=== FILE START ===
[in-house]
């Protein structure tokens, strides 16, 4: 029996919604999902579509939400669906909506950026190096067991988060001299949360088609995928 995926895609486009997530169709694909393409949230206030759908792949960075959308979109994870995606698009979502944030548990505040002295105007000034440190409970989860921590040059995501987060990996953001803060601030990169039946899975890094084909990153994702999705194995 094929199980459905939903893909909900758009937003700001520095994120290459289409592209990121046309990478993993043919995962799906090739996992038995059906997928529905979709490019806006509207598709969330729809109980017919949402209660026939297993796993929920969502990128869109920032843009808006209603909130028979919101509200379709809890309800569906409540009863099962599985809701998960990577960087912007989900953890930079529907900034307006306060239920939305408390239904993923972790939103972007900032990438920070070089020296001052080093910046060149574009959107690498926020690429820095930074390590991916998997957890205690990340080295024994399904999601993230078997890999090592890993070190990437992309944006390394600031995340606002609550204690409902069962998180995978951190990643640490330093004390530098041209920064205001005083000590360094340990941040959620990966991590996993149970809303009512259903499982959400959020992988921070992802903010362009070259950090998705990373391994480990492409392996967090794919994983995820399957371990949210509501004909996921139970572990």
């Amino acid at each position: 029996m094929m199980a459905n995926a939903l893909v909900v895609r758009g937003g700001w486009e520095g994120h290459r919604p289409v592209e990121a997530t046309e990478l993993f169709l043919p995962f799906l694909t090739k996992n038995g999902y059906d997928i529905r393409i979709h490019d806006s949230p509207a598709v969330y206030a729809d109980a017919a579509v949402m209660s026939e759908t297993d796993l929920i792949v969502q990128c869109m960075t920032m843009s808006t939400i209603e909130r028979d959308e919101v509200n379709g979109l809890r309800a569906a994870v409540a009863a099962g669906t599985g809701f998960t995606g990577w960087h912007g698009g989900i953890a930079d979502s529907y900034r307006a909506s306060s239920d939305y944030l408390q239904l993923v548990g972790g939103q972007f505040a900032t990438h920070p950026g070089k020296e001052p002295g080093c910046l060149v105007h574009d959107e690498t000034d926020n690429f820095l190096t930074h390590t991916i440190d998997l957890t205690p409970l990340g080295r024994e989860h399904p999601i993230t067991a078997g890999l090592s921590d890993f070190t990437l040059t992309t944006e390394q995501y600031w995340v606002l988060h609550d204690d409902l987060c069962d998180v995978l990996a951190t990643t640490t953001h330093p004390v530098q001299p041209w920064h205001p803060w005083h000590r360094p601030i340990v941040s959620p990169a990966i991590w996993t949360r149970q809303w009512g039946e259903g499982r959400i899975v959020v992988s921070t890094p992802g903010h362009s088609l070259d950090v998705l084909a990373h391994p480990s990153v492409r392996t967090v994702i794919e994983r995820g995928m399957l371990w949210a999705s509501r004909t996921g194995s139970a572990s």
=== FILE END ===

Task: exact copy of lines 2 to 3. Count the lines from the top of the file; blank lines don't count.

């Protein structure tokens, strides 16, 4: 029996919604999902579509939400669906909506950026190096067991988060001299949360088609995928 995926895609486009997530169709694909393409949230206030759908792949960075959308979109994870995606698009979502944030548990505040002295105007000034440190409970989860921590040059995501987060990996953001803060601030990169039946899975890094084909990153994702999705194995 094929199980459905939903893909909900758009937003700001520095994120290459289409592209990121046309990478993993043919995962799906090739996992038995059906997928529905979709490019806006509207598709969330729809109980017919949402209660026939297993796993929920969502990128869109920032843009808006209603909130028979919101509200379709809890309800569906409540009863099962599985809701998960990577960087912007989900953890930079529907900034307006306060239920939305408390239904993923972790939103972007900032990438920070070089020296001052080093910046060149574009959107690498926020690429820095930074390590991916998997957890205690990340080295024994399904999601993230078997890999090592890993070190990437992309944006390394600031995340606002609550204690409902069962998180995978951190990643640490330093004390530098041209920064205001005083000590360094340990941040959620990966991590996993149970809303009512259903499982959400959020992988921070992802903010362009070259950090998705990373391994480990492409392996967090794919994983995820399957371990949210509501004909996921139970572990």
């Amino acid at each position: 029996m094929m199980a459905n995926a939903l893909v909900v895609r758009g937003g700001w486009e520095g994120h290459r919604p289409v592209e990121a997530t046309e990478l993993f169709l043919p995962f799906l694909t090739k996992n038995g999902y059906d997928i529905r393409i979709h490019d806006s949230p509207a598709v969330y206030a729809d109980a017919a579509v949402m209660s026939e759908t297993d796993l929920i792949v969502q990128c869109m960075t920032m843009s808006t939400i209603e909130r028979d959308e919101v509200n379709g979109l809890r309800a569906a994870v409540a009863a099962g669906t599985g809701f998960t995606g990577w960087h912007g698009g989900i953890a930079d979502s529907y900034r307006a909506s306060s239920d939305y944030l408390q239904l993923v548990g972790g939103q972007f505040a900032t990438h920070p950026g070089k020296e001052p002295g080093c910046l060149v105007h574009d959107e690498t000034d926020n690429f820095l190096t930074h390590t991916i440190d998997l957890t205690p409970l990340g080295r024994e989860h399904p999601i993230t067991a078997g890999l090592s921590d890993f070190t990437l040059t992309t944006e390394q995501y600031w995340v606002l988060h609550d204690d409902l987060c069962d998180v995978l990996a951190t990643t640490t953001h330093p004390v530098q001299p041209w920064h205001p803060w005083h000590r360094p601030i340990v941040s959620p990169a990966i991590w996993t949360r149970q809303w009512g039946e259903g499982r959400i899975v959020v992988s921070t890094p992802g903010h362009s088609l070259d950090v998705l084909a990373h391994p480990s990153v492409r392996t967090v994702i794919e994983r995820g995928m399957l371990w949210a999705s509501r004909t996921g194995s139970a572990s």